Article Text


Acute disseminated encephalomyelitis
  1. R K Garg
  1. Department of Neurology, King George’s Medical College, Lucknow, India
  1. Correspondence to:
 Dr R K Garg, Department of Neurology, King George’s Medical College, Lucknow 226003, India;


Acute disseminated encephalomyelitis (ADEM) is an acute demyelinating disorder of the central nervous system, and is characterised by multifocal white matter involvement. Diffuse neurological signs along with multifocal lesions in brain and spinal cord characterise the disease. Possibly, a T cell mediated autoimmune response to myelin basic protein, triggered by an infection or vaccination, underlies its pathogenesis. ADEM is a monophasic illness with favourable long term prognosis. The differentiation of ADEM from a first attack of multiple sclerosis has prognostic and therapeutic implications; this distinction is often difficult. Most patients with ADEM improve with methylprednisolone. If that fails immunoglobulins, plasmapheresis, or cytotoxic drugs can be given. Recent literature suggests that a significant proportion of patients with ADEM will later develop multiple sclerosis; however, follow up experience from developing countries does not support this view.

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Acute disseminated encephalomyelitis (ADEM) is an acute widespread demyelinating condition, which principally affects brain and spinal cord (box 1). It usually follows an infection or vaccination. The disease is characterised by multifocal white matter lesions on neuroimaging. ADEM is a monophasic disease. Uncommonly ADEM can relapse frequently. If these relapses are thought to represent part of the same acute monophasic illness, the term multiphasic ADEM is used. Any recurrences beyond the first few months of initial clinical illness suggest the presence of a chronic immune process and a diagnosis of multiple sclerosis should be considered. Devic’s disease or neuromyelitis optica is characterised by simultaneous attacks of optic neuritis and myelitis with no evidence of involvement of other parts of the central nervous system. Precisely what relationship these distinct entities have with each other is a subject of intense controversy. In the recent past a lot of new information about ADEM and its association with other demyelinating disorders has been made available. In this article all this information will be reviewed.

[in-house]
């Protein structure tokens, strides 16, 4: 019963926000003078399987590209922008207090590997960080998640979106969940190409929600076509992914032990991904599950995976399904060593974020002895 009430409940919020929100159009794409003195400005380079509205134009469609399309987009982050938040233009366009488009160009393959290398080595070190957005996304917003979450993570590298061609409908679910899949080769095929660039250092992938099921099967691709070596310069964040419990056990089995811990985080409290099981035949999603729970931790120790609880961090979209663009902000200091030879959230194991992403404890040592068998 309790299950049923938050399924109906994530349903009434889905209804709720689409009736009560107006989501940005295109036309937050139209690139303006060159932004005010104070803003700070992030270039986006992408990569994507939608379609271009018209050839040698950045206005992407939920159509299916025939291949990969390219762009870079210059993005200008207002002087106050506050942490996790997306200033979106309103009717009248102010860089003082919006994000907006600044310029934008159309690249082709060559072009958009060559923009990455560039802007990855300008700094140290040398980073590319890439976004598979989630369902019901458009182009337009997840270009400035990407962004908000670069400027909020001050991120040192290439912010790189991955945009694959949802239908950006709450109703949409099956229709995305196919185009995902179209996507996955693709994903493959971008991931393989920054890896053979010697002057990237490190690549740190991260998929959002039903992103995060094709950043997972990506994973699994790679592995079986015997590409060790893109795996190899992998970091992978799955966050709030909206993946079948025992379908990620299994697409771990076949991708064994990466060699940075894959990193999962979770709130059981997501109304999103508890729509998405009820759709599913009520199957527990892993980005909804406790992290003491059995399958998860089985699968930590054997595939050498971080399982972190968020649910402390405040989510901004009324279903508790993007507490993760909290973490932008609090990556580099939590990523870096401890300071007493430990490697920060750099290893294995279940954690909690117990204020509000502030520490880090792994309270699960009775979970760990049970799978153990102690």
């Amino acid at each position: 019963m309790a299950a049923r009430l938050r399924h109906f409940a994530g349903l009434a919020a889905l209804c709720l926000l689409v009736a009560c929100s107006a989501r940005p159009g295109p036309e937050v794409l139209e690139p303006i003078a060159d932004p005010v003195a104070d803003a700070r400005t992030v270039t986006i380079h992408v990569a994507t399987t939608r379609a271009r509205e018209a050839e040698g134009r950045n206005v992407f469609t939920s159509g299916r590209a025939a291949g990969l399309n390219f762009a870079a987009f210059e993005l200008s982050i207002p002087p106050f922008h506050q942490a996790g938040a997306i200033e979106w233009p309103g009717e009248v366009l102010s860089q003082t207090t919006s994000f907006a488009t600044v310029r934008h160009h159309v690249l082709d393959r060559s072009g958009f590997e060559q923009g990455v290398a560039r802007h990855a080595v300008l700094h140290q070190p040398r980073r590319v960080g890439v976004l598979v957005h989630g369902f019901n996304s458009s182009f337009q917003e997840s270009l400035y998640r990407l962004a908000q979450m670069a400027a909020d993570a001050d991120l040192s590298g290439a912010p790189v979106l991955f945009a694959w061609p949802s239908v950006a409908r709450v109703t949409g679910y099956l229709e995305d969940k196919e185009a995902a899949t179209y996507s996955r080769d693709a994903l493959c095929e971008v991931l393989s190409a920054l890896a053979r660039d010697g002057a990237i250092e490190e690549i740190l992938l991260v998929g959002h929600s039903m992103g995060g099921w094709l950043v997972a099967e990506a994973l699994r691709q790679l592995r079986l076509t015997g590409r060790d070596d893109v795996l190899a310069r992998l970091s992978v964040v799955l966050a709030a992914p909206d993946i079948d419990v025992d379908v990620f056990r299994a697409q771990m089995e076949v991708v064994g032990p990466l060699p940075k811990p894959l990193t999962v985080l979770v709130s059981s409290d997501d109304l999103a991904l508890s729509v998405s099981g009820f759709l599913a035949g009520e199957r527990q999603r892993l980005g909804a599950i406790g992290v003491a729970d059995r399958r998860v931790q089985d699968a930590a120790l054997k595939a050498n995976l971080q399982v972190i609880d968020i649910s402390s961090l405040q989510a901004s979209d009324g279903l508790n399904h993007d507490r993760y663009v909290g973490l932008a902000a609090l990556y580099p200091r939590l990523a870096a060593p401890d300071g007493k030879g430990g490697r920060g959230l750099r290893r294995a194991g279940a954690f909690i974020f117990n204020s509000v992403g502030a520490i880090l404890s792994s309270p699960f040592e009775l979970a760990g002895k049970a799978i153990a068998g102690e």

Box 1: Acute disseminated encephalomyelitis and related disorders

Acute disseminated encephalomyelitis

  • Postinfectious.

  • Postvaccinial.

Acute haemorrhagic leucoencephalitis

Restricted form of acute, inflammatory demyelinating diseases

  • Transverse myelitis.

  • Optic neuritis.

  • Cerebellitis.

  • Brain stem encephalitis.

Multiphasic form of acute disseminated encephalomyelitis and multiple sclerosis


The exact incidence of ADEM is not known. In the past ADEM commonly followed common childhood infections (like measles, smallpox, and chickenpox) and was associated with significant mortality and morbidity. Because of significant advances in infectious disease control ADEM in developed countries is now seen most frequently after non-specific upper respiratory tract infections and the aetiological agent remains unknown. In a recent study by Murthy et al, despite vigorous attempts to identify microbial pathogens in 18 patients, only one patient had Epstein-Barr virus isolated as the definite microbial cause of ADEM. Of the other two patients with rotavirus disease, in one patient infection was considered as possibly associated with ADEM. Failure to identify a viral agent suggests that the inciting agents are unusual or cannot be recovered by standard laboratory procedures.1 In developing and poor countries, because of poor implementation of immunisation programmes, measles and other viral infections are still widely prevalent and account for frequent occurrences of postinfectious demyelinating diseases. ADEM in developing countries is much more frequent than reported.2 In the past it had been observed that ADEM occurred in one out of 1000 measles infections. ADEM was relatively uncommon after varicella infection and the incidence that had been reported was about one per 10 000 patients. The incidence of ADEM after rubella infection was approximately one per 500 infections. Mortality and major neurological sequelae of ADEM after varicella and rubella infections were much lower in comparison with ADEM after measles infection. ADEM found after measles was associated with mortality rates as high as 25% and 25%–40% of survivors were left with permanent neurological sequelae.3–5 The main bacterial infection, which has been implicated with the occurrence of ADEM, is mycoplasma. Other viral and bacterial infections that have been implicated with ADEM are listed in box 2.